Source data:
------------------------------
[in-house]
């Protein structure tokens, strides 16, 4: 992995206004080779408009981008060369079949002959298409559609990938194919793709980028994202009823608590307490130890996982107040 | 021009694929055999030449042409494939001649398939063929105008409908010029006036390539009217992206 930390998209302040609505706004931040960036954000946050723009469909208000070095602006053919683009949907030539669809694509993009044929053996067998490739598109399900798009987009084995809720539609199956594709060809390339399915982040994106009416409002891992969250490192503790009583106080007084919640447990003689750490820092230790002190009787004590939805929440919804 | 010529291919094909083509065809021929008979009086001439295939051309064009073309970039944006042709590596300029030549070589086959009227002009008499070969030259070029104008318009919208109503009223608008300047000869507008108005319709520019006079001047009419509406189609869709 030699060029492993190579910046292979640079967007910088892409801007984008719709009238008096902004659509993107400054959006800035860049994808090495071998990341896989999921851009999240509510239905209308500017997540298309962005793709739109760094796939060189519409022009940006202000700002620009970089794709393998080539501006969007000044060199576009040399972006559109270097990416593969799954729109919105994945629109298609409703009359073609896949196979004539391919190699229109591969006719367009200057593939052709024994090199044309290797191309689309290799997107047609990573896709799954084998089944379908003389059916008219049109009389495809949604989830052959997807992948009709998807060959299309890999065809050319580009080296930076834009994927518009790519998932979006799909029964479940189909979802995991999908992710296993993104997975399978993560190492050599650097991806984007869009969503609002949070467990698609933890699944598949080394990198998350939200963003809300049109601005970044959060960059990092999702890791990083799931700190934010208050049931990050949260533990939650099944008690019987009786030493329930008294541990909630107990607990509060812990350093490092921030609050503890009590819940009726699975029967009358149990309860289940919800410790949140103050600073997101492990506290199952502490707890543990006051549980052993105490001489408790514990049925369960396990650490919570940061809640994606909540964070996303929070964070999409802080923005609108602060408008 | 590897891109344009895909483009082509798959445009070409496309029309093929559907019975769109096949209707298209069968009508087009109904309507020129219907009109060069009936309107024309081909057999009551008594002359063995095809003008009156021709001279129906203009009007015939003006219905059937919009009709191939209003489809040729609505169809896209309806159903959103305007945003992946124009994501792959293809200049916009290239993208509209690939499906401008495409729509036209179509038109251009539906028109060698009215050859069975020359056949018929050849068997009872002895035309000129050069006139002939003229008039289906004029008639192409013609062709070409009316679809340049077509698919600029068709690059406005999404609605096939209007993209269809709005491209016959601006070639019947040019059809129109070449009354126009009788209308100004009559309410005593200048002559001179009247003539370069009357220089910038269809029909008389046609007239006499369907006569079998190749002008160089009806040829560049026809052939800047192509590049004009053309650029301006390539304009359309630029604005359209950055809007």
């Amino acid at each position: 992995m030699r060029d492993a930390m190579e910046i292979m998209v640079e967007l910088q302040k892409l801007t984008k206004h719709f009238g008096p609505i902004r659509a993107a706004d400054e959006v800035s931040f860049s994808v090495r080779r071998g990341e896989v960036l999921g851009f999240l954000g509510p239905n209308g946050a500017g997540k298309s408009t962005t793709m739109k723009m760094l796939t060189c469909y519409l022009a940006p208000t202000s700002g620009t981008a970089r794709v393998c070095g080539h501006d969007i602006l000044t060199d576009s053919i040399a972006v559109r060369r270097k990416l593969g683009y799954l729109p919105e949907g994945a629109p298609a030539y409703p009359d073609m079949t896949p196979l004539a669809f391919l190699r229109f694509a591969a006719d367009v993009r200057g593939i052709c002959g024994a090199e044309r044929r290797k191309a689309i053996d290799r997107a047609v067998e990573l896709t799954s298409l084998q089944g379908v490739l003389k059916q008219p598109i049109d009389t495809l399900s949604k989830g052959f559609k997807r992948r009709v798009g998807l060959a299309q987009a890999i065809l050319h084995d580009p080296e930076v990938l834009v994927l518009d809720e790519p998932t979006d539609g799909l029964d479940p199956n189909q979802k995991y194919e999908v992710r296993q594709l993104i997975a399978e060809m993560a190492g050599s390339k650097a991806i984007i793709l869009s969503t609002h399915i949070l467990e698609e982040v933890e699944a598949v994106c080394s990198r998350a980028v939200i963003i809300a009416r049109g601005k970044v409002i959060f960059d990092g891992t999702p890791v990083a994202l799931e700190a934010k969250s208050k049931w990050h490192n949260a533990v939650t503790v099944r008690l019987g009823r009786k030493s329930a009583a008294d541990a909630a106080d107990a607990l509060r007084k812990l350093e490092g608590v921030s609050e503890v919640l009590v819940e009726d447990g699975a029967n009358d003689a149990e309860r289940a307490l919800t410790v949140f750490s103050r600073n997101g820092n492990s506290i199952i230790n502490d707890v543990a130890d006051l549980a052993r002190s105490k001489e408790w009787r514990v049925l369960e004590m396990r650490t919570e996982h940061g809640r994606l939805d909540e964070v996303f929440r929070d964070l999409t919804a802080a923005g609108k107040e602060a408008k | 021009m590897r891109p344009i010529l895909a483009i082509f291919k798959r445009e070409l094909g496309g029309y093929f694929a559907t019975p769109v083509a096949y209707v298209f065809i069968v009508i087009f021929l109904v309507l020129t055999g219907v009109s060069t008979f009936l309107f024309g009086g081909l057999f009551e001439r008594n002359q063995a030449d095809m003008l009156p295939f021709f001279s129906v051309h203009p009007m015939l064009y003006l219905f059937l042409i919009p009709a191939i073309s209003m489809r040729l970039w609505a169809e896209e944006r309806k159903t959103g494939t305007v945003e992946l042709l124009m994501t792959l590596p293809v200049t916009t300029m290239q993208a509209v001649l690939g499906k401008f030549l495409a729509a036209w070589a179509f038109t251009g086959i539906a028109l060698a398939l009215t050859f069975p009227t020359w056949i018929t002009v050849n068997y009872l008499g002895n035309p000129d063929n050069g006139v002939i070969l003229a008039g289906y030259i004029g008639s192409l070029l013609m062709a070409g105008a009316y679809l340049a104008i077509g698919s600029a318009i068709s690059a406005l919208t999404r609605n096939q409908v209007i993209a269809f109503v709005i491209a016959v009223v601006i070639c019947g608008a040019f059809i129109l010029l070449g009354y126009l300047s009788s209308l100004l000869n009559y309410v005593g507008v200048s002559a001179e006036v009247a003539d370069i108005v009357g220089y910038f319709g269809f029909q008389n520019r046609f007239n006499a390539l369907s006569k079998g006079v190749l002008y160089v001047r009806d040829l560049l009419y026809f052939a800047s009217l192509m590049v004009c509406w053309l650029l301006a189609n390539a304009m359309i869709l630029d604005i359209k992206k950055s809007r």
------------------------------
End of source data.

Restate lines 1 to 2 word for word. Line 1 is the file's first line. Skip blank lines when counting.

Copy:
[in-house]
């Protein structure tokens, strides 16, 4: 992995206004080779408009981008060369079949002959298409559609990938194919793709980028994202009823608590307490130890996982107040 | 021009694929055999030449042409494939001649398939063929105008409908010029006036390539009217992206 930390998209302040609505706004931040960036954000946050723009469909208000070095602006053919683009949907030539669809694509993009044929053996067998490739598109399900798009987009084995809720539609199956594709060809390339399915982040994106009416409002891992969250490192503790009583106080007084919640447990003689750490820092230790002190009787004590939805929440919804 | 010529291919094909083509065809021929008979009086001439295939051309064009073309970039944006042709590596300029030549070589086959009227002009008499070969030259070029104008318009919208109503009223608008300047000869507008108005319709520019006079001047009419509406189609869709 030699060029492993190579910046292979640079967007910088892409801007984008719709009238008096902004659509993107400054959006800035860049994808090495071998990341896989999921851009999240509510239905209308500017997540298309962005793709739109760094796939060189519409022009940006202000700002620009970089794709393998080539501006969007000044060199576009040399972006559109270097990416593969799954729109919105994945629109298609409703009359073609896949196979004539391919190699229109591969006719367009200057593939052709024994090199044309290797191309689309290799997107047609990573896709799954084998089944379908003389059916008219049109009389495809949604989830052959997807992948009709998807060959299309890999065809050319580009080296930076834009994927518009790519998932979006799909029964479940189909979802995991999908992710296993993104997975399978993560190492050599650097991806984007869009969503609002949070467990698609933890699944598949080394990198998350939200963003809300049109601005970044959060960059990092999702890791990083799931700190934010208050049931990050949260533990939650099944008690019987009786030493329930008294541990909630107990607990509060812990350093490092921030609050503890009590819940009726699975029967009358149990309860289940919800410790949140103050600073997101492990506290199952502490707890543990006051549980052993105490001489408790514990049925369960396990650490919570940061809640994606909540964070996303929070964070999409802080923005609108602060408008 | 590897891109344009895909483009082509798959445009070409496309029309093929559907019975769109096949209707298209069968009508087009109904309507020129219907009109060069009936309107024309081909057999009551008594002359063995095809003008009156021709001279129906203009009007015939003006219905059937919009009709191939209003489809040729609505169809896209309806159903959103305007945003992946124009994501792959293809200049916009290239993208509209690939499906401008495409729509036209179509038109251009539906028109060698009215050859069975020359056949018929050849068997009872002895035309000129050069006139002939003229008039289906004029008639192409013609062709070409009316679809340049077509698919600029068709690059406005999404609605096939209007993209269809709005491209016959601006070639019947040019059809129109070449009354126009009788209308100004009559309410005593200048002559001179009247003539370069009357220089910038269809029909008389046609007239006499369907006569079998190749002008160089009806040829560049026809052939800047192509590049004009053309650029301006390539304009359309630029604005359209950055809007």